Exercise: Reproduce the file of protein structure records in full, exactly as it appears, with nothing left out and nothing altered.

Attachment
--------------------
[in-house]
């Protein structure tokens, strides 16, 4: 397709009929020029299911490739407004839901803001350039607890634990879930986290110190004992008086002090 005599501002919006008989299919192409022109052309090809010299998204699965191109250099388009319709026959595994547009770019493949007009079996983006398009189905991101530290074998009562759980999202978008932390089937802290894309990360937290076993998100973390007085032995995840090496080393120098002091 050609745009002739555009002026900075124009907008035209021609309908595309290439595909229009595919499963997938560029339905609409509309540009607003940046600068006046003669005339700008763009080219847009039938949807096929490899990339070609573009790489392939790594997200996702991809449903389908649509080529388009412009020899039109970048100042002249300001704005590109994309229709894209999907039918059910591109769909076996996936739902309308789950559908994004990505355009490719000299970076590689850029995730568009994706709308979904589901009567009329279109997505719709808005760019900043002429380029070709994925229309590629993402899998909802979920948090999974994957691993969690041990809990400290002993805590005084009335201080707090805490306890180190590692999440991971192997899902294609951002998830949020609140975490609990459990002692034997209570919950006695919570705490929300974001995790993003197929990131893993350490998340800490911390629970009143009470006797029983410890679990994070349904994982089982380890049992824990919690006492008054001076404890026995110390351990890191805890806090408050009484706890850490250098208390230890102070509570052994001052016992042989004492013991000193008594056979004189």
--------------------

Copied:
[in-house]
């Protein structure tokens, strides 16, 4: 397709009929020029299911490739407004839901803001350039607890634990879930986290110190004992008086002090 005599501002919006008989299919192409022109052309090809010299998204699965191109250099388009319709026959595994547009770019493949007009079996983006398009189905991101530290074998009562759980999202978008932390089937802290894309990360937290076993998100973390007085032995995840090496080393120098002091 050609745009002739555009002026900075124009907008035209021609309908595309290439595909229009595919499963997938560029339905609409509309540009607003940046600068006046003669005339700008763009080219847009039938949807096929490899990339070609573009790489392939790594997200996702991809449903389908649509080529388009412009020899039109970048100042002249300001704005590109994309229709894209999907039918059910591109769909076996996936739902309308789950559908994004990505355009490719000299970076590689850029995730568009994706709308979904589901009567009329279109997505719709808005760019900043002429380029070709994925229309590629993402899998909802979920948090999974994957691993969690041990809990400290002993805590005084009335201080707090805490306890180190590692999440991971192997899902294609951002998830949020609140975490609990459990002692034997209570919950006695919570705490929300974001995790993003197929990131893993350490998340800490911390629970009143009470006797029983410890679990994070349904994982089982380890049992824990919690006492008054001076404890026995110390351990890191805890806090408050009484706890850490250098208390230890102070509570052994001052016992042989004492013991000193008594056979004189």